Declaration of Independence Signer Philip Livingston’s 1763 Bill of Exchange Receipt Made at Hartford, Conn.
November 22, 1763-Dated French and Indian War Period, Manuscript Document Colonial Bill of Exchange Receipt for Fifty Six Pounds, Eleven Shillings and Two Pence in Connecticut “March Bills of 1760”, Hartford (CT.), Choice Very Fine.
This original Bill of Exchange Receipt is boldly written on fine laid period paper in rich brown ink, measuring 7.5” x 5.5” with docket on its blank verso. It reads, in part: “Rec of Mr. Richard Alsop (Sr.) of Middletown (Ct.) for Phillip Livingstone (sic) Esq for a Bill of Exchange In March Bills of 1760...” with interest accounted. Small split along the central fold. The name of Philip Livingston is misspelled on this document, which was received by Joseph Talcott, Treasurer/Clerk.
The Alsop association confirms this document was presented on behalf of the future Signer of the Declaration, Philip Livingston (1716-1778). Richard Alsop, Sr. (1727–1776), was a clerk in the house of Philip Livingston. With his brother John they successfully operated a cloth and dry goods house in New York City. Just prior to the start of the Revolution he moved with his family to Middletown, Connecticut. His son Richard Alsop, Jr. (1761–1815) was an American author from Middletown, Connecticut, and was a member of the literary group called the “Hartford Wits.”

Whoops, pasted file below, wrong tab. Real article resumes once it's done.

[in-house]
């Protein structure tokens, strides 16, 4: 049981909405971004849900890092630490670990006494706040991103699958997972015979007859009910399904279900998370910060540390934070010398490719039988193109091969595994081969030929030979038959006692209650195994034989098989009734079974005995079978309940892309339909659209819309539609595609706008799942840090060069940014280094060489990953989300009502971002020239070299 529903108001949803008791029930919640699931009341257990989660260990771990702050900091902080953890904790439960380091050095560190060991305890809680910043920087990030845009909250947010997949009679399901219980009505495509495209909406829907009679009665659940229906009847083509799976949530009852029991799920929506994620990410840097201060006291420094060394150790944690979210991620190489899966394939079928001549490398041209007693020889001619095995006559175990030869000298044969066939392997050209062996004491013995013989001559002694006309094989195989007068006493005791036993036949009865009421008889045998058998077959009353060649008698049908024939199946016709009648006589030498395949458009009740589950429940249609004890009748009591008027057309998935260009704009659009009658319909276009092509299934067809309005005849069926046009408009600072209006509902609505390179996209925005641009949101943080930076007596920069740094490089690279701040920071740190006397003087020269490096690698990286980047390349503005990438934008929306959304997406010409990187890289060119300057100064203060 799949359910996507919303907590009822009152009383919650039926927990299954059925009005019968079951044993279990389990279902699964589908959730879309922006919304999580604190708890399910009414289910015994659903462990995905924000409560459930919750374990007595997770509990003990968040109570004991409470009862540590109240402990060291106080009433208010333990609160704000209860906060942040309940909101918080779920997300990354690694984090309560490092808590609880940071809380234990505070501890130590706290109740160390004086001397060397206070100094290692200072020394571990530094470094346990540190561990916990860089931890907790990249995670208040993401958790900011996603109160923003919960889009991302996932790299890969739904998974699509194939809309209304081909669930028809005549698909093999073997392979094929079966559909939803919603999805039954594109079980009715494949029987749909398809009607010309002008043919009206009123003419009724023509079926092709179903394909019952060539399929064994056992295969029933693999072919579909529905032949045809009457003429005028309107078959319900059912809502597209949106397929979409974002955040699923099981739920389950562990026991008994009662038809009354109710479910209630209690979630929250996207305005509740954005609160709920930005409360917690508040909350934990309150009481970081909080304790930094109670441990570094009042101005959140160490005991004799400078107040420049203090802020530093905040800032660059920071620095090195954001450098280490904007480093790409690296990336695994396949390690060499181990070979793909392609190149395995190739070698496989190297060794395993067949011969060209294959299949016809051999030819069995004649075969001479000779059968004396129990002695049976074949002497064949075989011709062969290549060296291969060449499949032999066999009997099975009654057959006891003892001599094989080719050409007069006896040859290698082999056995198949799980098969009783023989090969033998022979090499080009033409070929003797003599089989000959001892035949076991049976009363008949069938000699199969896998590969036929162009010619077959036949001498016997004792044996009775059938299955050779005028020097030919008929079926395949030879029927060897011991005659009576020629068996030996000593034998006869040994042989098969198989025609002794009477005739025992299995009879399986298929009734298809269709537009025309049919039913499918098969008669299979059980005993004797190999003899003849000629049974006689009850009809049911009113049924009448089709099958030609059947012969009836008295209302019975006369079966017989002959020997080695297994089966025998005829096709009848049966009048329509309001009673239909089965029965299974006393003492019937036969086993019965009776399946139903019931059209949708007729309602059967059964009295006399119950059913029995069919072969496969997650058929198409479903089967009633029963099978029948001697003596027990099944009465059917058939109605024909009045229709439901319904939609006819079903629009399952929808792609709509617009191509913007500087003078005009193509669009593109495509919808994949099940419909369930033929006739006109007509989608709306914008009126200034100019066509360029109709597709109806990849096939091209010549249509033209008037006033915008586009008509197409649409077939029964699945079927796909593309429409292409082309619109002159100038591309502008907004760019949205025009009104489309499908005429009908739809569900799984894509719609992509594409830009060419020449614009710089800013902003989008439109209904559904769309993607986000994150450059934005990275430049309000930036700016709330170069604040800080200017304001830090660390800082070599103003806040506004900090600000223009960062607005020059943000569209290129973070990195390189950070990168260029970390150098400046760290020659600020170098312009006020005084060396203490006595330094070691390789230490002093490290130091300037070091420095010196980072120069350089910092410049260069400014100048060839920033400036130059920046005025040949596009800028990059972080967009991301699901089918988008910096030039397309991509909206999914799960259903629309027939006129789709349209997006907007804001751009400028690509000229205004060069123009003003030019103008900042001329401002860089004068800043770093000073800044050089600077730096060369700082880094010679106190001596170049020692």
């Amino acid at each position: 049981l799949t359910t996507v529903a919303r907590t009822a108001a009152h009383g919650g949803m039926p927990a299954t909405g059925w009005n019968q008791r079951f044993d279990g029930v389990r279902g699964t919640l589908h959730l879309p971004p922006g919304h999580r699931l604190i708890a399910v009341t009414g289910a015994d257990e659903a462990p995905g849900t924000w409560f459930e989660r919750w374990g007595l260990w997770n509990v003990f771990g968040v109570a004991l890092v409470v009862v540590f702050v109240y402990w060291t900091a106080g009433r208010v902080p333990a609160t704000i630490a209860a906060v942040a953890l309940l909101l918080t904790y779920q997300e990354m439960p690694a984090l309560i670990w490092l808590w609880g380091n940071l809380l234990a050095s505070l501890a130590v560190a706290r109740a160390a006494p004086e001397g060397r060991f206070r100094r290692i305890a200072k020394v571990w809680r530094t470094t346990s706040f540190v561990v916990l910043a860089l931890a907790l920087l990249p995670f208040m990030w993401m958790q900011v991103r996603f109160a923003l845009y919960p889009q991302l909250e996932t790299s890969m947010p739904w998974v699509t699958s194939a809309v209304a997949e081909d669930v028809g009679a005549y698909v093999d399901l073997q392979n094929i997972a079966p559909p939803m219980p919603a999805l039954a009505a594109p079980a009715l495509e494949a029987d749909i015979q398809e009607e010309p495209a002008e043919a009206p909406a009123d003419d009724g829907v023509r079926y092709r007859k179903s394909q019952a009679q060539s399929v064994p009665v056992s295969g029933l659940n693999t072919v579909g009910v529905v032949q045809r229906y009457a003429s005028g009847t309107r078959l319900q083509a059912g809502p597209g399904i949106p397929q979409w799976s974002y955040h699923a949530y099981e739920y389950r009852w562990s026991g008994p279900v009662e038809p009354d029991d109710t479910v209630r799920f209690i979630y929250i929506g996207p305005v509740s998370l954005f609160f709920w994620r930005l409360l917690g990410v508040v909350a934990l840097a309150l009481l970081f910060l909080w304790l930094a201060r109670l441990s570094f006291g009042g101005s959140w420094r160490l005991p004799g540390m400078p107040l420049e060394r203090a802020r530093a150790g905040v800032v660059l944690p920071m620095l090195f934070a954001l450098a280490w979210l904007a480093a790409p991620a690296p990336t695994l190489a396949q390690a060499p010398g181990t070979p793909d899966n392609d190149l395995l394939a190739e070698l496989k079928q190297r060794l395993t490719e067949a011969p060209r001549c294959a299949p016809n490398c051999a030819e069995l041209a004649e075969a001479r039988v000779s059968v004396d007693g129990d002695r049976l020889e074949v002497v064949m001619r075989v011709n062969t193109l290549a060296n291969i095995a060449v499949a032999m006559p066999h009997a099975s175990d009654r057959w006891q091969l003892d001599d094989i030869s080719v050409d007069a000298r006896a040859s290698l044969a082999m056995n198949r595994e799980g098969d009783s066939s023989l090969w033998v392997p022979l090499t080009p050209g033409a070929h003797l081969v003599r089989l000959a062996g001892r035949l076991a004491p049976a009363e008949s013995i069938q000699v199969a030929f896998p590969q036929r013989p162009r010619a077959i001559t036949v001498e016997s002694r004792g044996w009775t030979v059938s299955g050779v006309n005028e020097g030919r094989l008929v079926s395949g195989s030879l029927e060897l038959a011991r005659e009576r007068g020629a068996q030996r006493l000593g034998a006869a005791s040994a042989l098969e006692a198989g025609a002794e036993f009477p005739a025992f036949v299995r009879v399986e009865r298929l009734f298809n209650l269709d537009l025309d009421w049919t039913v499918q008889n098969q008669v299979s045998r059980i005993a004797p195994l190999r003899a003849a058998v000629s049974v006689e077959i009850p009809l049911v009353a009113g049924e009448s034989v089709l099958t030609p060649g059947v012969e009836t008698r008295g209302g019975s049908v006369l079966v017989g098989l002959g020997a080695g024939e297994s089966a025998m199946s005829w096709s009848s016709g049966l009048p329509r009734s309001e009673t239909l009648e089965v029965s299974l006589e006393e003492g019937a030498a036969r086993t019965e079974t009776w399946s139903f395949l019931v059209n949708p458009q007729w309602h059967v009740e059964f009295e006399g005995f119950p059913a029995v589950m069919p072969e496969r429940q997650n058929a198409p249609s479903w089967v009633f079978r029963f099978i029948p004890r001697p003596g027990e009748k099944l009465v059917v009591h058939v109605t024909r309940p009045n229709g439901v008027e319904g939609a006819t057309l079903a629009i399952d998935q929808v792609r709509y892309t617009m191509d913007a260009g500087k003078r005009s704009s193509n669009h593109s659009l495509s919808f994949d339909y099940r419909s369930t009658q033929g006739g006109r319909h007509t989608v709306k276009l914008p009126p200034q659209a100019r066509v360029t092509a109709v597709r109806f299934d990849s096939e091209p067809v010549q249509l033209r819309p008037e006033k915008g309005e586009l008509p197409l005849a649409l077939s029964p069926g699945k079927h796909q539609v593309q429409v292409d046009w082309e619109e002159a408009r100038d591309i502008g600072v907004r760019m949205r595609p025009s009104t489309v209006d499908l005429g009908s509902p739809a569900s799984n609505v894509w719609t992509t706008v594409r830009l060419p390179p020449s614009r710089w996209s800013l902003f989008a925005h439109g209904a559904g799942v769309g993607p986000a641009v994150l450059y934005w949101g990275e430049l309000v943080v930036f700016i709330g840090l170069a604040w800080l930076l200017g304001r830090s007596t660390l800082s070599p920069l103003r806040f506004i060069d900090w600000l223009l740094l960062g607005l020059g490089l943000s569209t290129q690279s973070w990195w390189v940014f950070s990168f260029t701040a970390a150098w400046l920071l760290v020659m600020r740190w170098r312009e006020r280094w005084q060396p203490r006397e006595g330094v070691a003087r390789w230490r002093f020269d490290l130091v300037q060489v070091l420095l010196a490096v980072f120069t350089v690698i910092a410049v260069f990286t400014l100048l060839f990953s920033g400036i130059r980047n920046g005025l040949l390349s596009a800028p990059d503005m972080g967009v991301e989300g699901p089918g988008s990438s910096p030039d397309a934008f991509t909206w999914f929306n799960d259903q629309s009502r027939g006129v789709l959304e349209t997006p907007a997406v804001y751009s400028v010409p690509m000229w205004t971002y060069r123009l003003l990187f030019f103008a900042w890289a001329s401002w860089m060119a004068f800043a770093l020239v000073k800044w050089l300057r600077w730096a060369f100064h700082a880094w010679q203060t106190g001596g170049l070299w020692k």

Philip Livingston (1716- 1778) was an American Merchant and prominent Statesman from New York City. He was an early opponent to British restriction and Taxes. After serving on a number of New York City-based resistance committees, he was elected to the Continental Congress in 1774. In 1776, as a Delegate to the 2nd Continental Congress, he Signed the Declaration of Independence. Here, his associate Alsop, living near Hartford, attends to exchanging Connecticut issued March 1760 Colonial currency notes for newly issued.